ClamAV is a cross-platform antivirus. While it is generic and can scan files in many situations, in this guide we will only configure it to scan emails. Using an antivirus on a mail server serve two goals:
- You wouldn't like you or someone else getting a virus that transited trough your mail server
- The huge majority of emails containing viruses is actually spam. This makes a great complement to Spamassassin.
$ sudo apt install clamav clamdscan clamav-daemon
The default signatures of ClamAV are quite useless against the rapidly changing zip attachments you find in spam.
Fortunately Sanesecurity provide for free some hourly updated databases that will detect them. Getting them on your system is as simple as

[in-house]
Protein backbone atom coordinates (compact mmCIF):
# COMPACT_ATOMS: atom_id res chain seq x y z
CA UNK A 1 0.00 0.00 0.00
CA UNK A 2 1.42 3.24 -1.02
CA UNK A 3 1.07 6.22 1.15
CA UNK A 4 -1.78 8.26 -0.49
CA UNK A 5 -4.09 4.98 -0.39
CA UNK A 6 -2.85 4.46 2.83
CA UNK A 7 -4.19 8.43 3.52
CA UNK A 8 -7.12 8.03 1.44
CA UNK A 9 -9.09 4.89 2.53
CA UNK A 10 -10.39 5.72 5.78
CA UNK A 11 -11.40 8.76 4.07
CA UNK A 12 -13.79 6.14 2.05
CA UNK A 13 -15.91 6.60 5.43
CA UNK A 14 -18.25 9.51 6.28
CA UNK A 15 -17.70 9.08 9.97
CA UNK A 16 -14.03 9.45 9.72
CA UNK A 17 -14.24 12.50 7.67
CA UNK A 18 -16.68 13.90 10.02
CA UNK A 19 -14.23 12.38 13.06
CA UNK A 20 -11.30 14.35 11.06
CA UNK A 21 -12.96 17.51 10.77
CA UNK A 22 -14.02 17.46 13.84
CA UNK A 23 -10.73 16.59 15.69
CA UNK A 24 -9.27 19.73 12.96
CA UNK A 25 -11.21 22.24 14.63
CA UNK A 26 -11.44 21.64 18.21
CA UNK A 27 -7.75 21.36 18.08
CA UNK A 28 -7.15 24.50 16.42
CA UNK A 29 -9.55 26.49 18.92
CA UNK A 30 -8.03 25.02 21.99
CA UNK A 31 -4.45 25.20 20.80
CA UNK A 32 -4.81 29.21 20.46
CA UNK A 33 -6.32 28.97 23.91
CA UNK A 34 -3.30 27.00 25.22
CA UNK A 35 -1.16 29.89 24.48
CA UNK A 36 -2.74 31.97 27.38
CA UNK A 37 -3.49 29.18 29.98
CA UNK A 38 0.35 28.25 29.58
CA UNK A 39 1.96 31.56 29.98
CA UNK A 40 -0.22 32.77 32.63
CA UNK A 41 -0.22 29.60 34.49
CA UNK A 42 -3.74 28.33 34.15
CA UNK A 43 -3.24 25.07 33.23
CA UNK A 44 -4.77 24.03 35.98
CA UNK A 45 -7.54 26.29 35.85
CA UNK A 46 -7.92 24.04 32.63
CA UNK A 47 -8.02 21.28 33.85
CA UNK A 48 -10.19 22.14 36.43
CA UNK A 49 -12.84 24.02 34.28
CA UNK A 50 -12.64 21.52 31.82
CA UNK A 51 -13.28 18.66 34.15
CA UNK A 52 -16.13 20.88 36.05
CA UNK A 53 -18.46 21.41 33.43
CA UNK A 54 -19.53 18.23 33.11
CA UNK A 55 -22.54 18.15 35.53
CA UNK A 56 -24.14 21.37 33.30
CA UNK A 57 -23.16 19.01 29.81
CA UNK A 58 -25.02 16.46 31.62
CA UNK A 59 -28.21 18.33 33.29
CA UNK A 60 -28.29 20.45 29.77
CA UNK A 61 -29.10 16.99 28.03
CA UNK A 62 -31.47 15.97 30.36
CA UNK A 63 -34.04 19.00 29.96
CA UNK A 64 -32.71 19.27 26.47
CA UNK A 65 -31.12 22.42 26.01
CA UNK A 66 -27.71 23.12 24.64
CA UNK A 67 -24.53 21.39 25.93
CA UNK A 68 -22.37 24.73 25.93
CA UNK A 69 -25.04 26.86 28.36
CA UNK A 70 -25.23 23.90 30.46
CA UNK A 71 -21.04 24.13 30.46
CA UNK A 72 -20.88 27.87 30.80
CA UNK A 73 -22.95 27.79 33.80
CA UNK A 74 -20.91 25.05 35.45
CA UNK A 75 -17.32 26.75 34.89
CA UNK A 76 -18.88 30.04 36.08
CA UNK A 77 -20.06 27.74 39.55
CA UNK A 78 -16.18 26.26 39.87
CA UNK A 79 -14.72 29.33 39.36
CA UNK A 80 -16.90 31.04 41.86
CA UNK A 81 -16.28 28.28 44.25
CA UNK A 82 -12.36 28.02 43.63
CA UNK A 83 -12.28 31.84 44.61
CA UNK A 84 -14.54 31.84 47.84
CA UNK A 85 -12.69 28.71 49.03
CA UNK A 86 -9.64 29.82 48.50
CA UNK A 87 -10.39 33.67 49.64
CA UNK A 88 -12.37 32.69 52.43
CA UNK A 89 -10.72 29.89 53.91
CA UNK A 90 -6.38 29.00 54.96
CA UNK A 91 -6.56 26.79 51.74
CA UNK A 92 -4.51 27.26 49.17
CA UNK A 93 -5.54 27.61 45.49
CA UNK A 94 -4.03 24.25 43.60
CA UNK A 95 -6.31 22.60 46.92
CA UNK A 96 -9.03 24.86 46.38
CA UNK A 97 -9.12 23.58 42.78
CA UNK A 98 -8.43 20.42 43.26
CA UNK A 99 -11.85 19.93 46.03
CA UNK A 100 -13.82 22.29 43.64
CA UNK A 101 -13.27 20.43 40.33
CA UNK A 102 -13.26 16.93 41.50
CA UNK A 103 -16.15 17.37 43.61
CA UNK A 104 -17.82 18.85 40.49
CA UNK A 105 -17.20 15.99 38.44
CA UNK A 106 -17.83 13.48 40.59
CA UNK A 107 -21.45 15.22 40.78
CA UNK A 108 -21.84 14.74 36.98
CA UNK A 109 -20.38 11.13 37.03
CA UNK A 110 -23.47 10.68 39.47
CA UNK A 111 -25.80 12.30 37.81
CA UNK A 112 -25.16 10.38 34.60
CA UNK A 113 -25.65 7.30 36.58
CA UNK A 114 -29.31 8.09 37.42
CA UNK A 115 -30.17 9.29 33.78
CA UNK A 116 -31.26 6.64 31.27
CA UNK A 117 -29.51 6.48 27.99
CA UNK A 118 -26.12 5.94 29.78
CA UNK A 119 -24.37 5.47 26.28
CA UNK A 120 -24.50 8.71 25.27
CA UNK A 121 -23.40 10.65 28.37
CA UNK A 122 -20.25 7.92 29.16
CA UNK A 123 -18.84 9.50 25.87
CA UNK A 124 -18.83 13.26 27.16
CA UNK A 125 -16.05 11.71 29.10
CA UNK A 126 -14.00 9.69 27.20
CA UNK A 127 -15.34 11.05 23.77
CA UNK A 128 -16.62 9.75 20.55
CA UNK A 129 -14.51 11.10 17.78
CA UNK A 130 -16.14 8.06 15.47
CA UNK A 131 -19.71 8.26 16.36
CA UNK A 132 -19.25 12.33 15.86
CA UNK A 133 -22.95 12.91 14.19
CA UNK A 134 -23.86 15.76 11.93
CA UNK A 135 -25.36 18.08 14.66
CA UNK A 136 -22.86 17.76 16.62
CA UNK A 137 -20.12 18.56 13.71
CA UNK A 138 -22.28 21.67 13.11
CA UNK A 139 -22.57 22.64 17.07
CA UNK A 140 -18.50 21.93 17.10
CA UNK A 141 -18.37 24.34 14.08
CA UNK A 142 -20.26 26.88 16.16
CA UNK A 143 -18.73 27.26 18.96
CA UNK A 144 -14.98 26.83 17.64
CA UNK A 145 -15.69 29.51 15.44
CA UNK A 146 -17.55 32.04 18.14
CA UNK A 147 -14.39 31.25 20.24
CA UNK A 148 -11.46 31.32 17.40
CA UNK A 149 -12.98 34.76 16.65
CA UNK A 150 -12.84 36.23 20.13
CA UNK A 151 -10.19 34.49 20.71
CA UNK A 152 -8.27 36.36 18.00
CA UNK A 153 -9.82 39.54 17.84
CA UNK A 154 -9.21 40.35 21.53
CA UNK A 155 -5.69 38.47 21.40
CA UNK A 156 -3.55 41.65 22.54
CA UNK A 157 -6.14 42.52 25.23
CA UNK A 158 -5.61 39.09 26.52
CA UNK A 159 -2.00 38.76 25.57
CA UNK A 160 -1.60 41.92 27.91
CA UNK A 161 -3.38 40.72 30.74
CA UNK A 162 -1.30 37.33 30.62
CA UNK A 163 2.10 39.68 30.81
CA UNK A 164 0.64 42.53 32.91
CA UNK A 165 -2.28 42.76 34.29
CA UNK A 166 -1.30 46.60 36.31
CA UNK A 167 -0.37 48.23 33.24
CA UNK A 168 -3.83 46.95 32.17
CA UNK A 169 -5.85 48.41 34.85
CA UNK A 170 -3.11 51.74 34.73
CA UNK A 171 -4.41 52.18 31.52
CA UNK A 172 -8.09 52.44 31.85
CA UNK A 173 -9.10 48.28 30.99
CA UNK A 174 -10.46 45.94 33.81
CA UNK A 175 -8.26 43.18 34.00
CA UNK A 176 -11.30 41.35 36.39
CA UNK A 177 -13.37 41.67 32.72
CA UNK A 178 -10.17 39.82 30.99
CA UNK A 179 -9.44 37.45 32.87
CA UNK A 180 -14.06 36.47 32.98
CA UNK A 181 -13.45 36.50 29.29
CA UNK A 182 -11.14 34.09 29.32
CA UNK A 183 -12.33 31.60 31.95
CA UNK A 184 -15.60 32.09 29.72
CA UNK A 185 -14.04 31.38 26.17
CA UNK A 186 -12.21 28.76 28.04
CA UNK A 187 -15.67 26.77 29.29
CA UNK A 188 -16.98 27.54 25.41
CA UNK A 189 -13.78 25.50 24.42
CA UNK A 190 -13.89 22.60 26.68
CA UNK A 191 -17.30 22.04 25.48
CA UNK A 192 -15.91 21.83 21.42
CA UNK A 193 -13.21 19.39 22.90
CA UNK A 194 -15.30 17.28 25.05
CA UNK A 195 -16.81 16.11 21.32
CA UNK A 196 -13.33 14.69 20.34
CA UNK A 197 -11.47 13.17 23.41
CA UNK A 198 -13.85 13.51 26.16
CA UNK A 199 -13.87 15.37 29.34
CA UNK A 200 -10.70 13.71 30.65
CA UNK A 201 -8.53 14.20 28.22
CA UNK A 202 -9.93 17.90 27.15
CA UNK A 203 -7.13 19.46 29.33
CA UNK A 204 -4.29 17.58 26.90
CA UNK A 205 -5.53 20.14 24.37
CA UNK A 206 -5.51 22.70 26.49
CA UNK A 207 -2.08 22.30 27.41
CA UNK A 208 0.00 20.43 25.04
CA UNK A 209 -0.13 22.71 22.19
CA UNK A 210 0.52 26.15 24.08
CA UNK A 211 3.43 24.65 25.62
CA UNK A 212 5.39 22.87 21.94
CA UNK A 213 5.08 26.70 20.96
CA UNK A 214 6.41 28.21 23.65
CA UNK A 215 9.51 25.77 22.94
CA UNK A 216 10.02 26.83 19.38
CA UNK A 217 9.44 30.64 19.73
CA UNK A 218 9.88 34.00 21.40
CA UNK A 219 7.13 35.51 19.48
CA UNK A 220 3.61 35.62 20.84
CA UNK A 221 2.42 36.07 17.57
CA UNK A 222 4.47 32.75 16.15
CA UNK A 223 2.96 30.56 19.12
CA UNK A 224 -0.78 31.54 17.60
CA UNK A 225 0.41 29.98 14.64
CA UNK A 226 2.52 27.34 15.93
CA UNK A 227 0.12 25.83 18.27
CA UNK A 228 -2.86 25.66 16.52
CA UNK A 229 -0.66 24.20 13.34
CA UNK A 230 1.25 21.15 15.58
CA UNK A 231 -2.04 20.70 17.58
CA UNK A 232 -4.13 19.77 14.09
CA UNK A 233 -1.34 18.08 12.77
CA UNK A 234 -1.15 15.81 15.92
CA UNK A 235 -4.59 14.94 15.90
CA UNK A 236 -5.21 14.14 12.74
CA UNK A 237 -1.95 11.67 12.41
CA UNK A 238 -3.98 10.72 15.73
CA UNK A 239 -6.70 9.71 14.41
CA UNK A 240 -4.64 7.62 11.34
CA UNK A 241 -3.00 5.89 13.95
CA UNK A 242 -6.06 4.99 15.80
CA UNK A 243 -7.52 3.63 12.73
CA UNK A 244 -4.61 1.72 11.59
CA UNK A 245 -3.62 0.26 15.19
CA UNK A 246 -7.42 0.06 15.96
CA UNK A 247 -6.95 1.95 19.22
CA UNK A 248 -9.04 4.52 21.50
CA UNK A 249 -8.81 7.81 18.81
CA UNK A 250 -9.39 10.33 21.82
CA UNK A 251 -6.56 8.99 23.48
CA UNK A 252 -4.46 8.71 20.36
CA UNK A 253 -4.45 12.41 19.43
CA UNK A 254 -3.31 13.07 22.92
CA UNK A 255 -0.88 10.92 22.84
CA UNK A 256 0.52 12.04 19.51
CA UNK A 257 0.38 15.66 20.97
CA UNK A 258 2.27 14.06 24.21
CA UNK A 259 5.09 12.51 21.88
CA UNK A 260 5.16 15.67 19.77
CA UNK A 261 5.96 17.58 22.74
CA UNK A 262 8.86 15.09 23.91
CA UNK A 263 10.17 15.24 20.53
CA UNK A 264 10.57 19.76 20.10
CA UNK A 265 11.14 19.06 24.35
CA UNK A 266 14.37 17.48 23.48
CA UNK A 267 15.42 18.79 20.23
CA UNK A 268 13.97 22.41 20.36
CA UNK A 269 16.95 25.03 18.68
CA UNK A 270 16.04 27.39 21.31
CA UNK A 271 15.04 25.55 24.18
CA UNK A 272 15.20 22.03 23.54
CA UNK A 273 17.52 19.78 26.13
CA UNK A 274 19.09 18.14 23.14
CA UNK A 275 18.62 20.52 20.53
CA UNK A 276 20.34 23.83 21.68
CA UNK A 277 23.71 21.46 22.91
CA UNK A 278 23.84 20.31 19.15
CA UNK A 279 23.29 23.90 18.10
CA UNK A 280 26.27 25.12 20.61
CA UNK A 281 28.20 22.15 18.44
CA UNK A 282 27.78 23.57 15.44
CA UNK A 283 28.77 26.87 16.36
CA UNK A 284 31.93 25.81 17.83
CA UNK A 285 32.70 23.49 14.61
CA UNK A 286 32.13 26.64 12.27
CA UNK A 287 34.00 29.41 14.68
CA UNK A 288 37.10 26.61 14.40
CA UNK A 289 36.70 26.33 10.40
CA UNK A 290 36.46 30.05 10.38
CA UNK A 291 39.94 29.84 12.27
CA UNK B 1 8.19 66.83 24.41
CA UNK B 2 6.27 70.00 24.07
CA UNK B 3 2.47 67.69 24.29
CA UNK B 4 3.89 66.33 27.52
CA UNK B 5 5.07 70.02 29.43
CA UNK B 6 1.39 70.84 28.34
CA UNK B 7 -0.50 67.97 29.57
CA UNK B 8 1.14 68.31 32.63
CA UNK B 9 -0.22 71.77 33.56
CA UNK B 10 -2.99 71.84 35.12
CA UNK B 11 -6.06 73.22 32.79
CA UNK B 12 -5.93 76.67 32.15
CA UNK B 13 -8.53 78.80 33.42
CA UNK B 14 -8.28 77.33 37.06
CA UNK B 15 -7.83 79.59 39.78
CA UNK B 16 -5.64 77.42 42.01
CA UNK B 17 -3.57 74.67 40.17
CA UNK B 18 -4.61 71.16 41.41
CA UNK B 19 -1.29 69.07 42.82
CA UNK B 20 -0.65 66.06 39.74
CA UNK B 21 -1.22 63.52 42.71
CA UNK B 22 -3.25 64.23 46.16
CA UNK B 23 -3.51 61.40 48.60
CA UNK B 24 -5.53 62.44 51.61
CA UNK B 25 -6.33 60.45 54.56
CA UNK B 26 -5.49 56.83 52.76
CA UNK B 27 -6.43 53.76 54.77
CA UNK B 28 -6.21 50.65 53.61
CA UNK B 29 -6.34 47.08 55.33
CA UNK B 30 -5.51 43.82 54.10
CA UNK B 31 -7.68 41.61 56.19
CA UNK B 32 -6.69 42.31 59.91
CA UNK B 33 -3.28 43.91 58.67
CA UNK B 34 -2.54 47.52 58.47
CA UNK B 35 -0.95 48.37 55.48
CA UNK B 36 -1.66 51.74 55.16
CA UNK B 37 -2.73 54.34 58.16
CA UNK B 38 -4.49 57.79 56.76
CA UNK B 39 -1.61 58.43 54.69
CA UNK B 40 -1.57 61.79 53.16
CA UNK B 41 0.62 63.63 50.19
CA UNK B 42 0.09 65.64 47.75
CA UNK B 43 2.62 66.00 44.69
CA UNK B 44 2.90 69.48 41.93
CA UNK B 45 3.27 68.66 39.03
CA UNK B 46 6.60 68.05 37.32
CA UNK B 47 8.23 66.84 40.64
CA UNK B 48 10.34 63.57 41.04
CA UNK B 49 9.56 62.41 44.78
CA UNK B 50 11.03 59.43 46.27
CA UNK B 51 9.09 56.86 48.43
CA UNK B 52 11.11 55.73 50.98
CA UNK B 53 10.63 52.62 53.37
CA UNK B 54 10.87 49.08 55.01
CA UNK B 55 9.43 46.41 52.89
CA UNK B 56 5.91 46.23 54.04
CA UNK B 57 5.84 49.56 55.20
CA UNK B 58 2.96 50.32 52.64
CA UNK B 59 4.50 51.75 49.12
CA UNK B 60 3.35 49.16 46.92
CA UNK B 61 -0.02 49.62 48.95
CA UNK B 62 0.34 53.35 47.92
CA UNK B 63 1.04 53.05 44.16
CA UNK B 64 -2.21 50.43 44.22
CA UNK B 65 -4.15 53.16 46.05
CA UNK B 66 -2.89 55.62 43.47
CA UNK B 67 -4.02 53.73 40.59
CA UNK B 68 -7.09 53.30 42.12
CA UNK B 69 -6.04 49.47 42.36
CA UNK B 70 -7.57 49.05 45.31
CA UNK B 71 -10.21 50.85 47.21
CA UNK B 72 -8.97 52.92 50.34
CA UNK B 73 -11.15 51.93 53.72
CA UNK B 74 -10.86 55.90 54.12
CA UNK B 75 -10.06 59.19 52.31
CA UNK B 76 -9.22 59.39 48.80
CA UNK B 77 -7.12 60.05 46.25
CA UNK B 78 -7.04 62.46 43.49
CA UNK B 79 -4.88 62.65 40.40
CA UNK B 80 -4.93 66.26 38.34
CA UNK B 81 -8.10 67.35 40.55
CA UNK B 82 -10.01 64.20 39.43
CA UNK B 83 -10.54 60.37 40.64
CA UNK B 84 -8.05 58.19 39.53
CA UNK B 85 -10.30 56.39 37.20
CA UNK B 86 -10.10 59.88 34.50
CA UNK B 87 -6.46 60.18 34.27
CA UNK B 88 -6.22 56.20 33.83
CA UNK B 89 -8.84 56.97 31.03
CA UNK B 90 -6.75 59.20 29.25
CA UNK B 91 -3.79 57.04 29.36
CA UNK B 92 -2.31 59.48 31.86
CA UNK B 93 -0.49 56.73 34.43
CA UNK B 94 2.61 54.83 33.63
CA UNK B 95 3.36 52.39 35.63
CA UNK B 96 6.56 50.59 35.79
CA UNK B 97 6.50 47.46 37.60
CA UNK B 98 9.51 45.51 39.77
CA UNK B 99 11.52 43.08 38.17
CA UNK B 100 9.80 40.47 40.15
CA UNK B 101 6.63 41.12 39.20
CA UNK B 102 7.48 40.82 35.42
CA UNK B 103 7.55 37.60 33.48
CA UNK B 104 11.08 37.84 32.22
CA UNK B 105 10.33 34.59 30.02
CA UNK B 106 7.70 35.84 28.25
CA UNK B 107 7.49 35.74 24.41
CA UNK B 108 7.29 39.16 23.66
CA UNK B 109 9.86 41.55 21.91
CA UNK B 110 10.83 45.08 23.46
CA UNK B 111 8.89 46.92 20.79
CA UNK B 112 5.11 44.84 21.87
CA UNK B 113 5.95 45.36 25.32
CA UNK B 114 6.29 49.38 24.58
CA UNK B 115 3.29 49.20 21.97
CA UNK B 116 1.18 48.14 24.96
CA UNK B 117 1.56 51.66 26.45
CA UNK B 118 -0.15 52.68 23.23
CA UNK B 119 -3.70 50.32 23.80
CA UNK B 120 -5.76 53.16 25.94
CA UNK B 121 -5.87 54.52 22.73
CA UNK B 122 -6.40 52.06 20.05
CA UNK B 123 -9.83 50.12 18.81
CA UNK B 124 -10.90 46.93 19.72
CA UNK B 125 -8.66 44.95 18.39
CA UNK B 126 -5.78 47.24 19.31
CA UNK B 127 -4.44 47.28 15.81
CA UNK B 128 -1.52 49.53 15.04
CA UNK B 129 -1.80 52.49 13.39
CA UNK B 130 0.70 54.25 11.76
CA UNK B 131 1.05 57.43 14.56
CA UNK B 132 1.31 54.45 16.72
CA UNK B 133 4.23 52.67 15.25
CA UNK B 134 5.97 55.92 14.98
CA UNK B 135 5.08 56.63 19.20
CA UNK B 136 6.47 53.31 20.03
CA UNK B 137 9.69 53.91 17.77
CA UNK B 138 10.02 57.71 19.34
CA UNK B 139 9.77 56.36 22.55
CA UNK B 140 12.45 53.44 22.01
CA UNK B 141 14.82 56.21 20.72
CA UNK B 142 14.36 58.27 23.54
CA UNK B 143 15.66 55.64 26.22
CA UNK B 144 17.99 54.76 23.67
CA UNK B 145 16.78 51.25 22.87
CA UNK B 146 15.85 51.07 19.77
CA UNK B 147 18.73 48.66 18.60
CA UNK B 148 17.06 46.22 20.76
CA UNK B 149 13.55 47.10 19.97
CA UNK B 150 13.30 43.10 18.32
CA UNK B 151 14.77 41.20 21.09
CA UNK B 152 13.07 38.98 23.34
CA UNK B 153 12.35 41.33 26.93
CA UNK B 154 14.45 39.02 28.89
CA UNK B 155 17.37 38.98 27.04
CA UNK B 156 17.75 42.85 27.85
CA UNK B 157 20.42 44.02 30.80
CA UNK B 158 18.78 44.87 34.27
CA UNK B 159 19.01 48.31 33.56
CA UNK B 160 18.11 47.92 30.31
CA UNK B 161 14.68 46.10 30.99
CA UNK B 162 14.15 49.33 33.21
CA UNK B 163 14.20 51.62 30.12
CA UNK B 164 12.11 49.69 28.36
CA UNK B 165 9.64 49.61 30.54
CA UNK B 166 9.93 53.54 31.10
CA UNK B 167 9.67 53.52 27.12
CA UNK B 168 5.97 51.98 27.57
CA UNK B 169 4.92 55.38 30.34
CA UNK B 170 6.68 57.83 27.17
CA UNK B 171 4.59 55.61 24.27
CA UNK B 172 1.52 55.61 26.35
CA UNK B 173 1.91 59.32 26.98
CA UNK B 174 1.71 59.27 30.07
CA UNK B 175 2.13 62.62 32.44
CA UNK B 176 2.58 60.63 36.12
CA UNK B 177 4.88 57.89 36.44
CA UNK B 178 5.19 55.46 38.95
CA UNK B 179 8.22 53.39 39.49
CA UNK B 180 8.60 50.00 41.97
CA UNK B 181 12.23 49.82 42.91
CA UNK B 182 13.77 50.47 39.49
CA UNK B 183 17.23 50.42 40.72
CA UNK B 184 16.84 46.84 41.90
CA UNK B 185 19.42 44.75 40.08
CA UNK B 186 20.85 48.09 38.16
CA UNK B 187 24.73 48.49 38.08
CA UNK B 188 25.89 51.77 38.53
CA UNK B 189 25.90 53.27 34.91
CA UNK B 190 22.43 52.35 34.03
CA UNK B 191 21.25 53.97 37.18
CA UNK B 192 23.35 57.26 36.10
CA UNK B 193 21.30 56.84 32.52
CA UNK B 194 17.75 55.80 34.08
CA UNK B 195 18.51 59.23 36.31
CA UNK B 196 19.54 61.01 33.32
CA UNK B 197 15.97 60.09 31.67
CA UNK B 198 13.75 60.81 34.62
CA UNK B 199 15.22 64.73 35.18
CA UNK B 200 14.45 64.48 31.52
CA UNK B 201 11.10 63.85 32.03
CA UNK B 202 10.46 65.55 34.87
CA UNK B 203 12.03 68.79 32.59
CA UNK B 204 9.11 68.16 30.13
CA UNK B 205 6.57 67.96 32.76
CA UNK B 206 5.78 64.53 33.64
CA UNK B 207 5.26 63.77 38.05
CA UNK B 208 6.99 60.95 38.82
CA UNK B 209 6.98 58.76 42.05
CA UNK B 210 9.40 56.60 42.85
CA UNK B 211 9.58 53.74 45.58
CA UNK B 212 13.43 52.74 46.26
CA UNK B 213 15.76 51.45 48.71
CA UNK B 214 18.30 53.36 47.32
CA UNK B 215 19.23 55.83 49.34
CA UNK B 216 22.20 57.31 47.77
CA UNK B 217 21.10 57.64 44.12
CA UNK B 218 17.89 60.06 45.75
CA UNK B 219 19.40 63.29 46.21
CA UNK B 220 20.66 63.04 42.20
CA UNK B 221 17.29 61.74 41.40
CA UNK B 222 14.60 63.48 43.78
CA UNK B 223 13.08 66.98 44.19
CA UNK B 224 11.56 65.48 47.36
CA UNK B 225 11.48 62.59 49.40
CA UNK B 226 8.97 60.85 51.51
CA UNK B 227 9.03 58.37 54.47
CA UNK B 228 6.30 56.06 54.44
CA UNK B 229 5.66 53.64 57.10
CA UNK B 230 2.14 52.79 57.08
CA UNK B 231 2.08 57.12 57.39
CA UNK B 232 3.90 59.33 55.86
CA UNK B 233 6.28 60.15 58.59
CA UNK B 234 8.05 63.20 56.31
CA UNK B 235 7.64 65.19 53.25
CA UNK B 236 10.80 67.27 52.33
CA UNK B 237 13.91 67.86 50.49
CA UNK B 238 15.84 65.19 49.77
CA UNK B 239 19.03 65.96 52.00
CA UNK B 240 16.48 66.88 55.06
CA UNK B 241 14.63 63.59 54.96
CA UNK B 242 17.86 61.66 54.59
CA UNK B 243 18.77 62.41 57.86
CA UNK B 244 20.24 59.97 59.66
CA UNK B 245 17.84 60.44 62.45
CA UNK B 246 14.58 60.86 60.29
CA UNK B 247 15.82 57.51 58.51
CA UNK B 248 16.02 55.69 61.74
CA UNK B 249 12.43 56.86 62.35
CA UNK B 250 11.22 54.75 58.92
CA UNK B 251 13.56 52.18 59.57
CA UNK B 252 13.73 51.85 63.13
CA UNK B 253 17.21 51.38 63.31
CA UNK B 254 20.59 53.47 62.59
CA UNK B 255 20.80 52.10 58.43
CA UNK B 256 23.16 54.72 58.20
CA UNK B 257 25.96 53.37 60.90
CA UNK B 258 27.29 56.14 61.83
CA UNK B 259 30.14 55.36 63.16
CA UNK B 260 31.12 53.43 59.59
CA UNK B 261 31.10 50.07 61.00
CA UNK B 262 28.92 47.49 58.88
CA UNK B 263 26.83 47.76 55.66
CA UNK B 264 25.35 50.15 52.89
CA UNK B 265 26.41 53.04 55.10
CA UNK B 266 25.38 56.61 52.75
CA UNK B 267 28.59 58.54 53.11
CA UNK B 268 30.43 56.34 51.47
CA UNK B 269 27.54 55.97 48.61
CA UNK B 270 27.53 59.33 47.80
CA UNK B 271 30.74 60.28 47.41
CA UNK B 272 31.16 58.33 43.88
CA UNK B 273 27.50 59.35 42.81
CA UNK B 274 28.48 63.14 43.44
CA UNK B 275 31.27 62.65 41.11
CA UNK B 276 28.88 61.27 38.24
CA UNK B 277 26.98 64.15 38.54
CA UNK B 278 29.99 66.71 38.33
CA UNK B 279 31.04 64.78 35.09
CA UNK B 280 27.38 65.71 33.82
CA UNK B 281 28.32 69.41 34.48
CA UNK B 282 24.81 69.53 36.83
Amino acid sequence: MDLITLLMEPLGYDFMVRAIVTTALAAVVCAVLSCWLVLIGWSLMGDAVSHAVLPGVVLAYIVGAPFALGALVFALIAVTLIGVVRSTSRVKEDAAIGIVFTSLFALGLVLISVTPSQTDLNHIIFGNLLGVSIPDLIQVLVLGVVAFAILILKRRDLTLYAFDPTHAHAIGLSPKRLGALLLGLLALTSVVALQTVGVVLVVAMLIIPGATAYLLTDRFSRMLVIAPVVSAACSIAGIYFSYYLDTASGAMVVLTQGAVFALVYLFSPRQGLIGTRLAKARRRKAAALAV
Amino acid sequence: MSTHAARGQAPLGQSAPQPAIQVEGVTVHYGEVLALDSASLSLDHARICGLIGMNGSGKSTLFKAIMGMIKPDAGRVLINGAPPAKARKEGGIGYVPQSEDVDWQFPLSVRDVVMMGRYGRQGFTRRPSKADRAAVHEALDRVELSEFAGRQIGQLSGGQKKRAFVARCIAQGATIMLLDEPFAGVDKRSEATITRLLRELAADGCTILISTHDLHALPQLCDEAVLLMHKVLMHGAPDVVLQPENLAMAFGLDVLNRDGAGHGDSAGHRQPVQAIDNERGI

$ sudo apt install clamav-unofficial-sigs
# https://bugs.debian.org/cgi-bin/bugreport.cgi?bug=783228 si_dbs="" # https://bugs.debian.org/cgi-bin/bugreport.cgi?bug=831607 mbl_dbs=""
Integrate with Exim
The ClamAV daemon is running under user
clamav. We need to get this user access to the mail spool for the scan to be possible.
$ sudo usermod -a -G Debian-exim clamav $ sudo systemctl restart clamav-daemon.service
/etc/exim4/local-acl with the following content
deny malware = * message = This message was detected as possible malware ($malware_name).
and append the following lines to
CHECK_DATA_LOCAL_ACL_FILE = /etc/exim4/local-acl av_scanner = clamd:/var/run/clamav/clamd.ctl
Finally restart Exim
$ sudo systemctl restart exim4.service
Testing anti-virus software is commonly done using EICAR anti malware testfile. Although this file is not a virus, it will be recognised by all major anti-virus programs. This allows you to test them without risking infecting yourself.
To get the file, simply create a file with the following content
You can then email this file to yourself. It must be blocked by Exim.
Check the content of
/var/log/exim4/paniclog for any issue.